Chief Minister of IHK, Omar Abdullah, has said on more than one occasion that presence of Indian armed forces in the territory is directly related to the graph of
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violence. Last week, Omar underlined the need of sustained dialogue between India, Hurriyet and Pakistan to resolve the Kashmir issue once for all.
Last week former Indian Army Chief General V K Singh stated that Indian army has been regularly doling pay-outs to IHK ministers for „stabilising‟. He claimed that the army has paid all ministers in IHK since independence, and that everyone in the system, including the defence ministry, have been in the know. Army has been giving money to ministers to “ensure that the people are kept together”. “The army transfers money to all the ministers... there are various things to be done. As part of the stabilising factor in held Kashmir, as part of the activities to be organised,” V K Singh told a TV channel.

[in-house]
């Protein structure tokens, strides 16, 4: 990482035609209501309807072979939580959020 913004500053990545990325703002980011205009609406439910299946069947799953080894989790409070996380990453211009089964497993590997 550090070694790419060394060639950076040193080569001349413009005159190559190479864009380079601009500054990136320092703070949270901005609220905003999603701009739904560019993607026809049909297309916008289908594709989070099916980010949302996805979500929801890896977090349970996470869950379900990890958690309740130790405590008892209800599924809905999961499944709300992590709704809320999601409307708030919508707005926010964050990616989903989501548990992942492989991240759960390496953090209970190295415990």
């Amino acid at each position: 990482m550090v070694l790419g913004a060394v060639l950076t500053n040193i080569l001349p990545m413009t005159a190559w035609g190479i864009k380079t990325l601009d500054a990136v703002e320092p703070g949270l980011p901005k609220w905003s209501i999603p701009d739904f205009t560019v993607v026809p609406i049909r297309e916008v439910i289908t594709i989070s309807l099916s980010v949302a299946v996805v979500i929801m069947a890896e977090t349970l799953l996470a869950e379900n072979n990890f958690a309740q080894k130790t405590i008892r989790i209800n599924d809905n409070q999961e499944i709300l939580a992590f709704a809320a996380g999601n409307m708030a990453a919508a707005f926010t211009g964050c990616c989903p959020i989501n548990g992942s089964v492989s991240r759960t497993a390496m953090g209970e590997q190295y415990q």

Responding to VK Singh‟s confession, the veteran Hurriyet leader, Syed Ali Gilani said: “We are not surprised and we know that for the legitimization of forced control of Kashmir, they are regularly being paid for their covert services,” he said. He further said, “VK Singh‟s statement supports our claim that election drama in the past was manipulated and stage-managed through the secret fund supplied by agencies.”
Despite Manmohan‟s folly at the UN, Pakistan and India have a solid basis for normalising their relationship. We can build on the Lahore Accord signed in 1999, which contained a road map for the resolution of our differences through peaceful negotiations. After the Indian elections, Pakistan should engage the new government constructively. Starting point could be building sustainable CBMs regarding Kashmir, and then slowly moving on to final settlement of Kashmir dispute in line with the aspirations of the Kashmiri people, through a UN mediated supervised plebiscite.